Silfra snorkeling review: everything you need to know

OMG I’m so happy I get to write this Silfra snorkeling review! If anyone would have told me that I’m going to snorkel in almost freezing water and live to tell the story, I wouldn’t have believed it. But here we are! And here I am, telling you everything you need to know about Snorkeling in Silfra, Iceland.

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What you need to know before you snorkel in Silfra

This place is absolutely stunning and I can safely say it’s unique (and I don’t use this word as freely as most bloggers do). It’s the only place in the world with water so clear you can see virtually unlimited, your only limit being your vision, not the water clarity.

I haven’t tried this, but the guides have told us that you can even take a sip from the water while snorkeling in Iceland between the tectonic plates, if you can imagine that. The visibility goes up to 100 meters, and the unlimited blue will make you feel like you’re in Avatar, but under water.

The temperature is around 2 degrees Celsius (36 F) all year round, so even in winter, you can actually do this activity. At the same time, there’s little marine life here, but the views are not about you finding Nemo, but about feeling that you can see until the Earth’s core.

Starting point when snorkeling in SIlfra, Iceland

This also means that your GoPro might die in a few minutes (mine lasted for the whole 24 minutes, but the guides told us other people had cameras that weren’t this sturdy), so don’t forget to ask for the pictures your guide is going to provide to you.

And last, but not least, this means that you’re going to need a dry suit, which might just be your first time using this fashion statement. Wearing this type of suit sure sounds simpler than it is, and you’ll get to know more soon.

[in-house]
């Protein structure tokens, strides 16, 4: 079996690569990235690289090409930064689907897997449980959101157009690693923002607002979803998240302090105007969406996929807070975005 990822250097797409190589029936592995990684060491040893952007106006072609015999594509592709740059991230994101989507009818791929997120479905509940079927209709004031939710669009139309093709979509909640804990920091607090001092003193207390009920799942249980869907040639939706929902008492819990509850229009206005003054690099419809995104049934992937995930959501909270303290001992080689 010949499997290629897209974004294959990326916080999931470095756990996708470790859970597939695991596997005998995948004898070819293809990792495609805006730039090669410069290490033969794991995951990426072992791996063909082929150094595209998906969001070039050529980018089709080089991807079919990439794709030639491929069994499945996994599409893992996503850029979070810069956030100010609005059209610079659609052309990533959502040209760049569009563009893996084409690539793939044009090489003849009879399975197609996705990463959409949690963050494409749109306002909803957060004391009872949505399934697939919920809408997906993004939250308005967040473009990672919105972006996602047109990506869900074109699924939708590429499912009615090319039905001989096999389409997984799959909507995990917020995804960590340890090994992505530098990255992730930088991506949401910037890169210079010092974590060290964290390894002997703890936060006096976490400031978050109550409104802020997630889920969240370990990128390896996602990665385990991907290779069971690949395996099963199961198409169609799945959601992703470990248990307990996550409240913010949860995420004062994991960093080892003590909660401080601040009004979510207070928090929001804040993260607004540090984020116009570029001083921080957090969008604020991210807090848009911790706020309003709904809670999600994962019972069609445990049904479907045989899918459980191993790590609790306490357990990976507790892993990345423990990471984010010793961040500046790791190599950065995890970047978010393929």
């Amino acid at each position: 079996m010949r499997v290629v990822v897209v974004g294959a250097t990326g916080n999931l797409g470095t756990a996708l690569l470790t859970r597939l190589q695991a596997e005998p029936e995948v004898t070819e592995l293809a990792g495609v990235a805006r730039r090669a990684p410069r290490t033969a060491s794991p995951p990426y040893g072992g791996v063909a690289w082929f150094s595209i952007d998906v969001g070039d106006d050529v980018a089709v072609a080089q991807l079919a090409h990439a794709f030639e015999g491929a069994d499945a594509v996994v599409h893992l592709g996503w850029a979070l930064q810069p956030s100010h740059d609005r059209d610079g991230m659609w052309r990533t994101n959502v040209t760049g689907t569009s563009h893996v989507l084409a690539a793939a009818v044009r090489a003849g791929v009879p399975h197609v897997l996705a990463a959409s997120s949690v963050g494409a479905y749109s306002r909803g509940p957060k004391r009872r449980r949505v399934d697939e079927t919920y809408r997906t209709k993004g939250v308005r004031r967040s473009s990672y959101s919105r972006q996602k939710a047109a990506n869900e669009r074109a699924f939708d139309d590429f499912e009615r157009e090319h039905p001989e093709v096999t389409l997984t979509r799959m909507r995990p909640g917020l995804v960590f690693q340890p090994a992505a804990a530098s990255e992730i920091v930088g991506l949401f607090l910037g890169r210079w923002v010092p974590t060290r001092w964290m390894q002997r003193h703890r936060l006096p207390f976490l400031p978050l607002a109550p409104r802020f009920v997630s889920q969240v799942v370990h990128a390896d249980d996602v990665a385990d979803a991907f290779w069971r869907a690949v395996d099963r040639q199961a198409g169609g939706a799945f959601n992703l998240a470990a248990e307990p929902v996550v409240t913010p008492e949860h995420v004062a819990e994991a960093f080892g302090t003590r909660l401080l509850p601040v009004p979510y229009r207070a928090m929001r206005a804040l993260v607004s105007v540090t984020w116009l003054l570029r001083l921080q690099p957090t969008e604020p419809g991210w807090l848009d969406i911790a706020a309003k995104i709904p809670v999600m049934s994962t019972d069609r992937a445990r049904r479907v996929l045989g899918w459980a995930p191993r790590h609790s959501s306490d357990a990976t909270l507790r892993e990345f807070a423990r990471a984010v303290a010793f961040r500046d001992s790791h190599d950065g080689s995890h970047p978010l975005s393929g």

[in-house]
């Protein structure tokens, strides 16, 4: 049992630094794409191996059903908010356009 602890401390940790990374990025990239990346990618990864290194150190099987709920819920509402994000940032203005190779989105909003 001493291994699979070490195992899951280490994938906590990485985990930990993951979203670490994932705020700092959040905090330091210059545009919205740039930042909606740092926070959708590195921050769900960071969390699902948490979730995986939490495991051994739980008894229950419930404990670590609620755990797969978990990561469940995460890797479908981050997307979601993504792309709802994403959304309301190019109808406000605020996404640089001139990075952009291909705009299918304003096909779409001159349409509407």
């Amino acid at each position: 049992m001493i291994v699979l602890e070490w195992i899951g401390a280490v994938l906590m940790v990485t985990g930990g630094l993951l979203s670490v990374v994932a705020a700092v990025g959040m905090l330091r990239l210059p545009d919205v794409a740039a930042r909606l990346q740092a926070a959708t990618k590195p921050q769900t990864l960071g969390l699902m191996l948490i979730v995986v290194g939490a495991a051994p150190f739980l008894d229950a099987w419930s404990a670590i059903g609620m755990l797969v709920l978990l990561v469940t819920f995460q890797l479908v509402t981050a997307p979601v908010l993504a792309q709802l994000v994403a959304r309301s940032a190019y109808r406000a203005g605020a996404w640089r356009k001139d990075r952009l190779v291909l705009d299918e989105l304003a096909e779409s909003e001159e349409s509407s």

And lastly, something that actually surprised me. If you’re going there in the summer, you’ll have the “honor” to enjoy what feels like a gazillion flies going in your eyes, mouth, nose, and any other orifice you might leave open. Don’t say I didn’t warn you!

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Snorkeling in Silfra – everything about the drysuit

If you’re anything like me, and I assume you are, you may have not ever worn a dry suit. I have snorkeled in plenty of other places before (The Maldives, Sicily, and Cape Verde being just a few of them), but my focus was always to protect myself from the sun, and never to no get my body wet.

Well, this is not the case here. In order for you to not suffer hypothermia, you need to keep yourself as dry as possible. But be aware that no matter the taken precautions, you might still get wet a bit, especially on your hair, so bring some dry and warm clothes with you to wear after this amazing Iceland experience.

Visibility you can enjoy while snorkeling in SIlfra

Your hands and face will get wet, this is just how the costume works. You’ll have some gloves that work in a mysterious way: your hands will be wet, but there will be a thin layer of water between your hand and the glove. If you don’t move a lot, this layer of water gets warm and it won’t feel that bad after.

If you do move a lot, like trying to free dive, be aware that water might get in your suit. You might not feel it right there, as the adrenaline rushes through your body, but you will feel it when getting out of your suit.

When choosing your drysuit, provide the best measurements possible. You want it to fit you like a glove, pun intended. The better it fits, the warmer you’ll feel. In any case, be aware that the costume is VERY constricting against your neck and wrists, so don’t do this if you have any blood circulation problems.